A credit score doesn’t necessarily work the way that interested individuals might expect. As a result, it is possible for strange things to happen from time to time, with an excellent example being the credit score falling after an account has been paid off.
Fortunately, there is a simple explanation for why your credit score may drop when this happens.
Something that should make it easier for you to answer the question, “Should you pay off all of your debt?”
Why Can Your Credit Score Drop After You Pay Off a Debt?
There are five components to a credit score. For those who are unfamiliar, these would be the payment history, the amount of utilized credit relative to total available credit, the length of credit history, the mix of credit that is being used, and the number of recent hard inquiries.
It shouldn’t be hard to see why these factors are believed to be useful for gauging a person’s creditworthiness. Still, it is possible for them to produce unintuitive outcomes from time to time.
Paying off a debt seems like it should be a positive thing. However, it can impact some of these factors in a negative way, meaning that it can lower a person’s credit score under certain circumstances. For example, it is possible that the account that was paid off was the only example of its kind of financial product associated with the individual.
This is bad because lenders like to see people using a wide range of financial products, which shows that they are better at handling them in general. Similarly, losing a long-running account can be bad for the length of credit history.
Lenders like that one because a longer credit history is more reliable than a shorter credit history, if only because there is more information that can be used to make predictions about someone’s creditworthiness. On top of this, it is even possible for a closed account to increase the amount of utilized credit relative to total available credit by reducing total available credit.
Should This Stop You From Paying Off All of a Collection Account?
These considerations extend to collection accounts. As a result, it is possible for you to see a decrease in your credit score even when you pay off a collection account. That can seem strange. Even so, collection accounts impact the credit score through the same ways as everything else.
Please note that this shouldn’t prevent you from paying off your collection accounts. Yes, there are circumstances under which doing so can decrease your credit score.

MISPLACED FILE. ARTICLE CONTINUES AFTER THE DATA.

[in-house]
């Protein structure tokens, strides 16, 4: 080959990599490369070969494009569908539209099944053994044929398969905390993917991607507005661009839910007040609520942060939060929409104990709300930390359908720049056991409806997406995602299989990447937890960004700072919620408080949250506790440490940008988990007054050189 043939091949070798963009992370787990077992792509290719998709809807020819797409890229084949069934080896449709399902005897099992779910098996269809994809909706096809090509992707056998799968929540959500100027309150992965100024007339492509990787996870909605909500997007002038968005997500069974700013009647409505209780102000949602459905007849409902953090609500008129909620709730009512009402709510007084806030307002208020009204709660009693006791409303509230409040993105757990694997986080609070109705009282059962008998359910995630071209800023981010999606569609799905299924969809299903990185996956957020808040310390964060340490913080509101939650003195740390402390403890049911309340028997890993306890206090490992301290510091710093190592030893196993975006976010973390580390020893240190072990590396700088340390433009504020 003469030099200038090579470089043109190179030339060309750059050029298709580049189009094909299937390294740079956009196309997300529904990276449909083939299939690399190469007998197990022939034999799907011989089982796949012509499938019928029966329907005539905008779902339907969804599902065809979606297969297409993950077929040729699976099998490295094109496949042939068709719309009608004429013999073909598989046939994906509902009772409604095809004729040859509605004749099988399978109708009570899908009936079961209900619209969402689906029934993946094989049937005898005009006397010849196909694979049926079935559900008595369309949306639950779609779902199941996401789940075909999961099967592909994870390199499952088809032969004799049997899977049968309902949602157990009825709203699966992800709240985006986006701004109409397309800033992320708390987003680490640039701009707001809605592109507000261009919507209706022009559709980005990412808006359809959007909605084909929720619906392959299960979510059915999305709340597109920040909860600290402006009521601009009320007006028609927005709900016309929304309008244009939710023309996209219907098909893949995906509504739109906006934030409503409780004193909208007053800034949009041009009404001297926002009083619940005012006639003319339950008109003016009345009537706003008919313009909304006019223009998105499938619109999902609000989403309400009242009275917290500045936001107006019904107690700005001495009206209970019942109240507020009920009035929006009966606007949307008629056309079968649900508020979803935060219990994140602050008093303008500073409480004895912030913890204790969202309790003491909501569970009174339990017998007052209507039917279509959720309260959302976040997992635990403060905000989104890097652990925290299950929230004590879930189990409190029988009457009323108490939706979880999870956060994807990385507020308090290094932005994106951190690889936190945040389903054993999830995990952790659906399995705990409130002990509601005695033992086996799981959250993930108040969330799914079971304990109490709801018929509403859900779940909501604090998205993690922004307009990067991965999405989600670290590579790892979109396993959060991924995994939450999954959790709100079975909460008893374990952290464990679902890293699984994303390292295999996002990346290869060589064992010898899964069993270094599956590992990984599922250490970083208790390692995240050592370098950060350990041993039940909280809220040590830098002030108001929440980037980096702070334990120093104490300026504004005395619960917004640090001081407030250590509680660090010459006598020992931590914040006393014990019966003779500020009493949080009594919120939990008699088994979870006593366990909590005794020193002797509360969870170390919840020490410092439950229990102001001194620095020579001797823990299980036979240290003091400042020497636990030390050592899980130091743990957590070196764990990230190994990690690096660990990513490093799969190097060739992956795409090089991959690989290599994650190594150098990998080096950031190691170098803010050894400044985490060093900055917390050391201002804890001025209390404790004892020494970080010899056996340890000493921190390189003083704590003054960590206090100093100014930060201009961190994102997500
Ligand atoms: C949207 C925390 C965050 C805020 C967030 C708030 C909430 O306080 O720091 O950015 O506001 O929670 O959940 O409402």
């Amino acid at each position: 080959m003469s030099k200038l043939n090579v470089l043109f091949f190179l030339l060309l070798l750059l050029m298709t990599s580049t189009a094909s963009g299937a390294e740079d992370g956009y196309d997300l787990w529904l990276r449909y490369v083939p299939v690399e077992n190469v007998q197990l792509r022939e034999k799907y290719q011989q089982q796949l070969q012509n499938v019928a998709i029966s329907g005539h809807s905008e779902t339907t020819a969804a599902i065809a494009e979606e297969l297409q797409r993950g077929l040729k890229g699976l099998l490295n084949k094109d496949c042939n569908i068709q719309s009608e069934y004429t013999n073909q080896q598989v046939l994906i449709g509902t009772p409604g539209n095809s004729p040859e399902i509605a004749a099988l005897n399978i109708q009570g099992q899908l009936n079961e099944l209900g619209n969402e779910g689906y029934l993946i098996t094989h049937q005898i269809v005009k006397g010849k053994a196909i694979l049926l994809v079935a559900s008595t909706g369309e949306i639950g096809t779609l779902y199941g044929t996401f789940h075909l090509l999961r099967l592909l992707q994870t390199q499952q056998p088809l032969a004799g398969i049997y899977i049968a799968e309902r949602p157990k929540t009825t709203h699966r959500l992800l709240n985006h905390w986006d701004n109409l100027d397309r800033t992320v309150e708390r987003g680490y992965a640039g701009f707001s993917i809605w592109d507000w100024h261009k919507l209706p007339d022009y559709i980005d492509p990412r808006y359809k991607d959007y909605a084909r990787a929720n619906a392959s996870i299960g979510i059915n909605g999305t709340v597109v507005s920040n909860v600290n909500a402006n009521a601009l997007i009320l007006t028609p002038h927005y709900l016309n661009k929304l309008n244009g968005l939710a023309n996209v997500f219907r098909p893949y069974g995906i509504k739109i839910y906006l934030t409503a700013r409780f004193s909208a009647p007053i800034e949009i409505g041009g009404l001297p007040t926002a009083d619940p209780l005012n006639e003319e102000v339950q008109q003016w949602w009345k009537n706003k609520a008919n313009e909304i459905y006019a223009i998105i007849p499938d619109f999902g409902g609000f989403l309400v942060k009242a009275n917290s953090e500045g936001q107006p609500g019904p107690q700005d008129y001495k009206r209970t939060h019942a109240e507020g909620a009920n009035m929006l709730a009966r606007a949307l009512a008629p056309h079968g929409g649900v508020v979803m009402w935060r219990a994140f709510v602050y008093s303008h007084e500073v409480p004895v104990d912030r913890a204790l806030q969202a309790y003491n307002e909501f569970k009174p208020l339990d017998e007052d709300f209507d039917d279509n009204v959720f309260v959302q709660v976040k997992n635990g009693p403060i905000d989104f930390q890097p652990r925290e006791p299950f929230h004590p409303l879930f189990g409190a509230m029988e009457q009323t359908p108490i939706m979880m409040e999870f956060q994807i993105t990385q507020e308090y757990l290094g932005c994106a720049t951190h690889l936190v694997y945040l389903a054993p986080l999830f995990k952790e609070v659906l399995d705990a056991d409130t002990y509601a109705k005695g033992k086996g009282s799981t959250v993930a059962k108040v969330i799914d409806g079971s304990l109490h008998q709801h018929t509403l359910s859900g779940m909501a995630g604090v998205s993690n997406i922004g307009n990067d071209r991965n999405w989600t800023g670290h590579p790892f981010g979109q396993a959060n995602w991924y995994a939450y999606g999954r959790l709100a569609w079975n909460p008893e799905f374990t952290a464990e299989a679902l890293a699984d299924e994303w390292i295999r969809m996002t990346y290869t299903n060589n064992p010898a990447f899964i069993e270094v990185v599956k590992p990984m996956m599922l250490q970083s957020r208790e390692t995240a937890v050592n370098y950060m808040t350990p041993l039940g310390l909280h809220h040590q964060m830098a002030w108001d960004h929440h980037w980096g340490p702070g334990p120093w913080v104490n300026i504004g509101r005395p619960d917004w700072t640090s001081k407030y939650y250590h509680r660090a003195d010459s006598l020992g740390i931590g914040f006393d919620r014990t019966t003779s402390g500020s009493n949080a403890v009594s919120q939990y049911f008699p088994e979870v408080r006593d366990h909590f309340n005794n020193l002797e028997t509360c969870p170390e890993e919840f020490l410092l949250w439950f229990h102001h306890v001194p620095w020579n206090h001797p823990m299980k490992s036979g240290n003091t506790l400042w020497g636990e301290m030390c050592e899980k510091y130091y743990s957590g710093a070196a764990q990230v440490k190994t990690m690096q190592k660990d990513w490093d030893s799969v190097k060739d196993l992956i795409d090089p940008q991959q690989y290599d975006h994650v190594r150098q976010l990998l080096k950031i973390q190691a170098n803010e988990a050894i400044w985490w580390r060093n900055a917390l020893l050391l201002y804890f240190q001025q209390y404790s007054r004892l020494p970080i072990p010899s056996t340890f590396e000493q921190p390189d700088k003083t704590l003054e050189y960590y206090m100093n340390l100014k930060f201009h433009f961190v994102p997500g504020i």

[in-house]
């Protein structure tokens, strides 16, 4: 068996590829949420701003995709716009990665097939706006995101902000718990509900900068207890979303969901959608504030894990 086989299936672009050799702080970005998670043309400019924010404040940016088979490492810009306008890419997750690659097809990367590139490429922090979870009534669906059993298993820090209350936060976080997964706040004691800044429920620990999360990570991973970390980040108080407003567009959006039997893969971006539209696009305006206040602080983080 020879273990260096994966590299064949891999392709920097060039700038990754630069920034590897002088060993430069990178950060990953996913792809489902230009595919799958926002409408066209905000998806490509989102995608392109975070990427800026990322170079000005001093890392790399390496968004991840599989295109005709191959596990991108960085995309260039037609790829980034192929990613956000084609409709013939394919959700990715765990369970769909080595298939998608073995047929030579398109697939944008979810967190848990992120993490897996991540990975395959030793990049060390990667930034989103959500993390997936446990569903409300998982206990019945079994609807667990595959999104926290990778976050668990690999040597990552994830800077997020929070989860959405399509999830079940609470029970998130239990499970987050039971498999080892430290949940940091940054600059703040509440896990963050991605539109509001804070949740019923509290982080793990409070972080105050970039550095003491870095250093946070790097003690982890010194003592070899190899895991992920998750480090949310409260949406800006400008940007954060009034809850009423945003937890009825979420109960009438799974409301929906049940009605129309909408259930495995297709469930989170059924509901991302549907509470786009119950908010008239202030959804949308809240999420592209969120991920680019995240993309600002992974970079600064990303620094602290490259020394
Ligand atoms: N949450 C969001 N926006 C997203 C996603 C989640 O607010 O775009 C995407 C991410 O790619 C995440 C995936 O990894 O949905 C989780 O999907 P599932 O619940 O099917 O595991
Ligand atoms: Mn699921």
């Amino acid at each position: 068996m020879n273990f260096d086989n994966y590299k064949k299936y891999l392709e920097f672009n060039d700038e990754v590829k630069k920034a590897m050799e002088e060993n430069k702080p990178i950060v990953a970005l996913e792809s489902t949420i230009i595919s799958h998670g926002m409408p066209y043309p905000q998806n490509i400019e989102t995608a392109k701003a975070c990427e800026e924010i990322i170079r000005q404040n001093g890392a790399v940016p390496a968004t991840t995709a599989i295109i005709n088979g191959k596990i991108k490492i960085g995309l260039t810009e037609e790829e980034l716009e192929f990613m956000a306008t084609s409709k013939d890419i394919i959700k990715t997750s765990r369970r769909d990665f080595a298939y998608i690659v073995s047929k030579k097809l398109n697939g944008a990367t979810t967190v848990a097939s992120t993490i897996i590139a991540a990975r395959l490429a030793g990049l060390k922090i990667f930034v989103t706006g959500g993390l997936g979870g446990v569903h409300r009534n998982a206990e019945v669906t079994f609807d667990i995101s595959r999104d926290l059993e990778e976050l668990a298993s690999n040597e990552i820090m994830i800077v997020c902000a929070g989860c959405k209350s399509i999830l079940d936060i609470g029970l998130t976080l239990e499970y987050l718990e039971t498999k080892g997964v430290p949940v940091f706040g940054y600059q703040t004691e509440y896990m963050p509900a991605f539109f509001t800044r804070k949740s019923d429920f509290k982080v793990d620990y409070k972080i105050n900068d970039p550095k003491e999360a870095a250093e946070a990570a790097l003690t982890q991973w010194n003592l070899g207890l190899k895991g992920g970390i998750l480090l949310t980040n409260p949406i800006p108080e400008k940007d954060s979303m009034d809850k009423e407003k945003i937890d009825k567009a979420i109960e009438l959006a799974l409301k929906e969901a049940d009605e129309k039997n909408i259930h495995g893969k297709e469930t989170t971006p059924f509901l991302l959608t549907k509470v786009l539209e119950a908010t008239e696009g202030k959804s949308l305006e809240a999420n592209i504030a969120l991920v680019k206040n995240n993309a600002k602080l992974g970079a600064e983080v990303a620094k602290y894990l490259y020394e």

However, the fundamental fact of the matter is that paying off your collection accounts is important for restoring your creditworthiness in the long run. Against this, a decrease in your credit score in the short run means very little.
This is particularly true because lenders are capable of looking beyond the credit score, which is important when collection accounts tend to make them less than enthused about lending money to interested individuals.
Having said this, there can be circumstances under which you might not want to pay off all of your debt as soon as possible. To name an example, you might have other financial goals that are important in their own right. As a result, you need to balance them with the financial goal of becoming debt-free. Due to this, it is a good idea for you to think about everything that will be affected if you are wondering what you should be focusing upon.
Summed up, there isn’t a universal answer to the question of “Should you pay off all of your debt?” You should definitely do so for collection accounts for the sake of your creditworthiness. However, other debts can be more complicated, meaning that you will need to evaluate each one on a case-by-case basis.
- How to Get a Loan With Bad Credit: Tips for Approval
- Four Benefits of Paying Your Credit Card Early
- How to Pay Off Business Debt and Get Back on Your Feet
- The Fastest Way to Pay Off Credit Card Debt
- You Absolutely Need to Know These 6 Things About Banking
- Difference Between High-Risk and Low-Risk Merchant Account
- Have You Missed a Payment or Defaulted on a Loan? Know What Happens
- How to know if a personal loan is right for you
- When Is It Really Profitable to Take Out a Loan?
- Different types of savings accounts explained